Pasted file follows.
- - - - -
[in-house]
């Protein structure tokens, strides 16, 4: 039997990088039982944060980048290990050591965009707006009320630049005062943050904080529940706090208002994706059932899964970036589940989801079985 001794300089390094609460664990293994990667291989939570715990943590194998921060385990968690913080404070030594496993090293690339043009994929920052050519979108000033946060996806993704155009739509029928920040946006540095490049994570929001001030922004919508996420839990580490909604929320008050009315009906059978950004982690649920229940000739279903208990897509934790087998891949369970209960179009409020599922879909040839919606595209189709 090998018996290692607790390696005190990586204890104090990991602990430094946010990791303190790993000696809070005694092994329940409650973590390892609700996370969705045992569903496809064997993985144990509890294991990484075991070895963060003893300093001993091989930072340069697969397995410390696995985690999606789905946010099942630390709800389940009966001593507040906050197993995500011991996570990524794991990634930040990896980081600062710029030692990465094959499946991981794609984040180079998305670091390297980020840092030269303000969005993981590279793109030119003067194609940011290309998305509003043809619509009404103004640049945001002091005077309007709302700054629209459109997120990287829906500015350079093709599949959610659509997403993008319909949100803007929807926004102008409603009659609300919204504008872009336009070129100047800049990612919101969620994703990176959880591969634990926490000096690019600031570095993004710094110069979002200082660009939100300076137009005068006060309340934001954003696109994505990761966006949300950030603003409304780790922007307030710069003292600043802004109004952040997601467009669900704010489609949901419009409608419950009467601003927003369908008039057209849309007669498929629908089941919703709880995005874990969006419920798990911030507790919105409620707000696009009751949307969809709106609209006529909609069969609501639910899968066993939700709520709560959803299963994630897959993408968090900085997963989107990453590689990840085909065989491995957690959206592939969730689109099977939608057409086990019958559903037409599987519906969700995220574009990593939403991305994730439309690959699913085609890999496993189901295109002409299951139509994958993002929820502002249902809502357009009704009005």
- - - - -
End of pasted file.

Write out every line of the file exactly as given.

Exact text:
[in-house]
């Protein structure tokens, strides 16, 4: 039997990088039982944060980048290990050591965009707006009320630049005062943050904080529940706090208002994706059932899964970036589940989801079985 001794300089390094609460664990293994990667291989939570715990943590194998921060385990968690913080404070030594496993090293690339043009994929920052050519979108000033946060996806993704155009739509029928920040946006540095490049994570929001001030922004919508996420839990580490909604929320008050009315009906059978950004982690649920229940000739279903208990897509934790087998891949369970209960179009409020599922879909040839919606595209189709 090998018996290692607790390696005190990586204890104090990991602990430094946010990791303190790993000696809070005694092994329940409650973590390892609700996370969705045992569903496809064997993985144990509890294991990484075991070895963060003893300093001993091989930072340069697969397995410390696995985690999606789905946010099942630390709800389940009966001593507040906050197993995500011991996570990524794991990634930040990896980081600062710029030692990465094959499946991981794609984040180079998305670091390297980020840092030269303000969005993981590279793109030119003067194609940011290309998305509003043809619509009404103004640049945001002091005077309007709302700054629209459109997120990287829906500015350079093709599949959610659509997403993008319909949100803007929807926004102008409603009659609300919204504008872009336009070129100047800049990612919101969620994703990176959880591969634990926490000096690019600031570095993004710094110069979002200082660009939100300076137009005068006060309340934001954003696109994505990761966006949300950030603003409304780790922007307030710069003292600043802004109004952040997601467009669900704010489609949901419009409608419950009467601003927003369908008039057209849309007669498929629908089941919703709880995005874990969006419920798990911030507790919105409620707000696009009751949307969809709106609209006529909609069969609501639910899968066993939700709520709560959803299963994630897959993408968090900085997963989107990453590689990840085909065989491995957690959206592939969730689109099977939608057409086990019958559903037409599987519906969700995220574009990593939403991305994730439309690959699913085609890999496993189901295109002409299951139509994958993002929820502002249902809502357009009704009005």